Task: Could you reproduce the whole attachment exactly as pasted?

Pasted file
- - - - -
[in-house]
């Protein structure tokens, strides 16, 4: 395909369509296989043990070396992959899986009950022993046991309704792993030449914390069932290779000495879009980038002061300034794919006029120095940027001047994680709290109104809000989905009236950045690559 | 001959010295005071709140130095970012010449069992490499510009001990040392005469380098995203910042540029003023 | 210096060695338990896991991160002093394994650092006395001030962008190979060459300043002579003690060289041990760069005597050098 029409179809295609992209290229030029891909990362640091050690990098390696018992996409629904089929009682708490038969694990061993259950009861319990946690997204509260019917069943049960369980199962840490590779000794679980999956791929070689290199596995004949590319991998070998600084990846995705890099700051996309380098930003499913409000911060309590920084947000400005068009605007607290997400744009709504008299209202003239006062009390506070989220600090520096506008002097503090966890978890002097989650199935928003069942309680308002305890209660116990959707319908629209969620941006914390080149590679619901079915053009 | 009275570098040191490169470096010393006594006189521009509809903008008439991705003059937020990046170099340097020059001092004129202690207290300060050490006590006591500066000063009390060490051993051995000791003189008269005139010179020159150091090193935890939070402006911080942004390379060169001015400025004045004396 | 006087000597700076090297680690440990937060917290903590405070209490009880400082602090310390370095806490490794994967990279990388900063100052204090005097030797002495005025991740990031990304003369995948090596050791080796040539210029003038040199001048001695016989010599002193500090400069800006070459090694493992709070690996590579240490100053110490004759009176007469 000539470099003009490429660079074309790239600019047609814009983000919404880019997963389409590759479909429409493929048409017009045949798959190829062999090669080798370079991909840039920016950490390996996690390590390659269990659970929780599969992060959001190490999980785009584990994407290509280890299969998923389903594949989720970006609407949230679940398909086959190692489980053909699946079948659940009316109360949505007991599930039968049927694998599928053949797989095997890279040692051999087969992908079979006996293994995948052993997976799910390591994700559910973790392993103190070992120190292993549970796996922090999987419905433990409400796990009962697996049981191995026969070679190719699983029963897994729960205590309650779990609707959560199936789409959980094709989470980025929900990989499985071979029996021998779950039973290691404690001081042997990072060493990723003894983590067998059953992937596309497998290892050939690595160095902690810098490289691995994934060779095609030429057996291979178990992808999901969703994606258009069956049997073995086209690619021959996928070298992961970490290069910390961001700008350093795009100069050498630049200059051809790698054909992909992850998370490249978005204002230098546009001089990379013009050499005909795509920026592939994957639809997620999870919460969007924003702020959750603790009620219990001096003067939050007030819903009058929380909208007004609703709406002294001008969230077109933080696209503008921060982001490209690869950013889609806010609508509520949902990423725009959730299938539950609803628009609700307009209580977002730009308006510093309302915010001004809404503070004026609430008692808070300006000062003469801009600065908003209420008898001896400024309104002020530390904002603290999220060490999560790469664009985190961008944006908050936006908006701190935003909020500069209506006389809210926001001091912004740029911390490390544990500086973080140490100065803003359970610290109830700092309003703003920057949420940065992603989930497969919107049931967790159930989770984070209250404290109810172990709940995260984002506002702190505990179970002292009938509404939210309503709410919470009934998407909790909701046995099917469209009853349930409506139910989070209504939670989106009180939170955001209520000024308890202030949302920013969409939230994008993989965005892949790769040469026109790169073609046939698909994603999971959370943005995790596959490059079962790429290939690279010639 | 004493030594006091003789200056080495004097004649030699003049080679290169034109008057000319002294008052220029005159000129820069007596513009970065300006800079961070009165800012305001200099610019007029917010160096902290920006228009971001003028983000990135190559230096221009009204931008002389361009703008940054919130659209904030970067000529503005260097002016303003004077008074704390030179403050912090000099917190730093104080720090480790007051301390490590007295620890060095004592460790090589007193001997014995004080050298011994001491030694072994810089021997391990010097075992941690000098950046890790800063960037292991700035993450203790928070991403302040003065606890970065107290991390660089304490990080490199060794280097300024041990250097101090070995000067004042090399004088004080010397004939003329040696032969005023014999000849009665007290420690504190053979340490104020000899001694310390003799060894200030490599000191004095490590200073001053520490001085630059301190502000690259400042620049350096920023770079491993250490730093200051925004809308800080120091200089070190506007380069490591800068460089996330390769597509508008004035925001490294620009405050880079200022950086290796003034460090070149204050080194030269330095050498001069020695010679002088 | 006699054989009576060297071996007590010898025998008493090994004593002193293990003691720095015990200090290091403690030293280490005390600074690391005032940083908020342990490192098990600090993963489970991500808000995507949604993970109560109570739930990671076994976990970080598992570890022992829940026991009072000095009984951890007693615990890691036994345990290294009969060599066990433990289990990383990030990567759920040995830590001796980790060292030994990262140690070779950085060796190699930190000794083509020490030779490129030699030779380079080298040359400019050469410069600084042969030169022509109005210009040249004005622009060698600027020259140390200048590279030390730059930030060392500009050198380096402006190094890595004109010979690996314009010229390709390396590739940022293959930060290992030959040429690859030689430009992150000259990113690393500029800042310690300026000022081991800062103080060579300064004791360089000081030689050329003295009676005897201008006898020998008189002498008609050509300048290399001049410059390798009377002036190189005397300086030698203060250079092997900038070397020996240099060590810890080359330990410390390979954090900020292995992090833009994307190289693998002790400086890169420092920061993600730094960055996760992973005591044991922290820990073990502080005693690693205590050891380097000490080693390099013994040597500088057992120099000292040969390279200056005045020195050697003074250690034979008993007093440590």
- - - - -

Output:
[in-house]
């Protein structure tokens, strides 16, 4: 395909369509296989043990070396992959899986009950022993046991309704792993030449914390069932290779000495879009980038002061300034794919006029120095940027001047994680709290109104809000989905009236950045690559 | 001959010295005071709140130095970012010449069992490499510009001990040392005469380098995203910042540029003023 | 210096060695338990896991991160002093394994650092006395001030962008190979060459300043002579003690060289041990760069005597050098 029409179809295609992209290229030029891909990362640091050690990098390696018992996409629904089929009682708490038969694990061993259950009861319990946690997204509260019917069943049960369980199962840490590779000794679980999956791929070689290199596995004949590319991998070998600084990846995705890099700051996309380098930003499913409000911060309590920084947000400005068009605007607290997400744009709504008299209202003239006062009390506070989220600090520096506008002097503090966890978890002097989650199935928003069942309680308002305890209660116990959707319908629209969620941006914390080149590679619901079915053009 | 009275570098040191490169470096010393006594006189521009509809903008008439991705003059937020990046170099340097020059001092004129202690207290300060050490006590006591500066000063009390060490051993051995000791003189008269005139010179020159150091090193935890939070402006911080942004390379060169001015400025004045004396 | 006087000597700076090297680690440990937060917290903590405070209490009880400082602090310390370095806490490794994967990279990388900063100052204090005097030797002495005025991740990031990304003369995948090596050791080796040539210029003038040199001048001695016989010599002193500090400069800006070459090694493992709070690996590579240490100053110490004759009176007469 000539470099003009490429660079074309790239600019047609814009983000919404880019997963389409590759479909429409493929048409017009045949798959190829062999090669080798370079991909840039920016950490390996996690390590390659269990659970929780599969992060959001190490999980785009584990994407290509280890299969998923389903594949989720970006609407949230679940398909086959190692489980053909699946079948659940009316109360949505007991599930039968049927694998599928053949797989095997890279040692051999087969992908079979006996293994995948052993997976799910390591994700559910973790392993103190070992120190292993549970796996922090999987419905433990409400796990009962697996049981191995026969070679190719699983029963897994729960205590309650779990609707959560199936789409959980094709989470980025929900990989499985071979029996021998779950039973290691404690001081042997990072060493990723003894983590067998059953992937596309497998290892050939690595160095902690810098490289691995994934060779095609030429057996291979178990992808999901969703994606258009069956049997073995086209690619021959996928070298992961970490290069910390961001700008350093795009100069050498630049200059051809790698054909992909992850998370490249978005204002230098546009001089990379013009050499005909795509920026592939994957639809997620999870919460969007924003702020959750603790009620219990001096003067939050007030819903009058929380909208007004609703709406002294001008969230077109933080696209503008921060982001490209690869950013889609806010609508509520949902990423725009959730299938539950609803628009609700307009209580977002730009308006510093309302915010001004809404503070004026609430008692808070300006000062003469801009600065908003209420008898001896400024309104002020530390904002603290999220060490999560790469664009985190961008944006908050936006908006701190935003909020500069209506006389809210926001001091912004740029911390490390544990500086973080140490100065803003359970610290109830700092309003703003920057949420940065992603989930497969919107049931967790159930989770984070209250404290109810172990709940995260984002506002702190505990179970002292009938509404939210309503709410919470009934998407909790909701046995099917469209009853349930409506139910989070209504939670989106009180939170955001209520000024308890202030949302920013969409939230994008993989965005892949790769040469026109790169073609046939698909994603999971959370943005995790596959490059079962790429290939690279010639 | 004493030594006091003789200056080495004097004649030699003049080679290169034109008057000319002294008052220029005159000129820069007596513009970065300006800079961070009165800012305001200099610019007029917010160096902290920006228009971001003028983000990135190559230096221009009204931008002389361009703008940054919130659209904030970067000529503005260097002016303003004077008074704390030179403050912090000099917190730093104080720090480790007051301390490590007295620890060095004592460790090589007193001997014995004080050298011994001491030694072994810089021997391990010097075992941690000098950046890790800063960037292991700035993450203790928070991403302040003065606890970065107290991390660089304490990080490199060794280097300024041990250097101090070995000067004042090399004088004080010397004939003329040696032969005023014999000849009665007290420690504190053979340490104020000899001694310390003799060894200030490599000191004095490590200073001053520490001085630059301190502000690259400042620049350096920023770079491993250490730093200051925004809308800080120091200089070190506007380069490591800068460089996330390769597509508008004035925001490294620009405050880079200022950086290796003034460090070149204050080194030269330095050498001069020695010679002088 | 006699054989009576060297071996007590010898025998008493090994004593002193293990003691720095015990200090290091403690030293280490005390600074690391005032940083908020342990490192098990600090993963489970991500808000995507949604993970109560109570739930990671076994976990970080598992570890022992829940026991009072000095009984951890007693615990890691036994345990290294009969060599066990433990289990990383990030990567759920040995830590001796980790060292030994990262140690070779950085060796190699930190000794083509020490030779490129030699030779380079080298040359400019050469410069600084042969030169022509109005210009040249004005622009060698600027020259140390200048590279030390730059930030060392500009050198380096402006190094890595004109010979690996314009010229390709390396590739940022293959930060290992030959040429690859030689430009992150000259990113690393500029800042310690300026000022081991800062103080060579300064004791360089000081030689050329003295009676005897201008006898020998008189002498008609050509300048290399001049410059390798009377002036190189005397300086030698203060250079092997900038070397020996240099060590810890080359330990410390390979954090900020292995992090833009994307190289693998002790400086890169420092920061993600730094960055996760992973005591044991922290820990073990502080005693690693205590050891380097000490080693390099013994040597500088057992120099000292040969390279200056005045020195050697003074250690034979008993007093440590």